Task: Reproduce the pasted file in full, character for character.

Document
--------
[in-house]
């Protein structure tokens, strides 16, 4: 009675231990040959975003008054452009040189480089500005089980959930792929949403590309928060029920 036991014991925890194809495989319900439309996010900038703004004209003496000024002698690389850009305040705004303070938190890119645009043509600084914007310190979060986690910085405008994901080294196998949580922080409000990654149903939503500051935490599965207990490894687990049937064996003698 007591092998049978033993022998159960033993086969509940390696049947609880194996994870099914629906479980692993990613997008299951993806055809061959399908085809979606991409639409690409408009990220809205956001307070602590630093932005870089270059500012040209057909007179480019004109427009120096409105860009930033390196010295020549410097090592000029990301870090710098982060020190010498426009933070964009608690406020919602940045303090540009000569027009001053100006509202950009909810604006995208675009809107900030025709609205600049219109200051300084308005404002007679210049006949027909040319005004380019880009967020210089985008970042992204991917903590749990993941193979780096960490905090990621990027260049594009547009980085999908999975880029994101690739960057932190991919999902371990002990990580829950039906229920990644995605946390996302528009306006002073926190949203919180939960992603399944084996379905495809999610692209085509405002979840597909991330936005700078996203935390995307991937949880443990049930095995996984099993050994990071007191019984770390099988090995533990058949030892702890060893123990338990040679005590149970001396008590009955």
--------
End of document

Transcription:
[in-house]
């Protein structure tokens, strides 16, 4: 009675231990040959975003008054452009040189480089500005089980959930792929949403590309928060029920 036991014991925890194809495989319900439309996010900038703004004209003496000024002698690389850009305040705004303070938190890119645009043509600084914007310190979060986690910085405008994901080294196998949580922080409000990654149903939503500051935490599965207990490894687990049937064996003698 007591092998049978033993022998159960033993086969509940390696049947609880194996994870099914629906479980692993990613997008299951993806055809061959399908085809979606991409639409690409408009990220809205956001307070602590630093932005870089270059500012040209057909007179480019004109427009120096409105860009930033390196010295020549410097090592000029990301870090710098982060020190010498426009933070964009608690406020919602940045303090540009000569027009001053100006509202950009909810604006995208675009809107900030025709609205600049219109200051300084308005404002007679210049006949027909040319005004380019880009967020210089985008970042992204991917903590749990993941193979780096960490905090990621990027260049594009547009980085999908999975880029994101690739960057932190991919999902371990002990990580829950039906229920990644995605946390996302528009306006002073926190949203919180939960992603399944084996379905495809999610692209085509405002979840597909991330936005700078996203935390995307991937949880443990049930095995996984099993050994990071007191019984770390099988090995533990058949030892702890060893123990338990040679005590149970001396008590009955």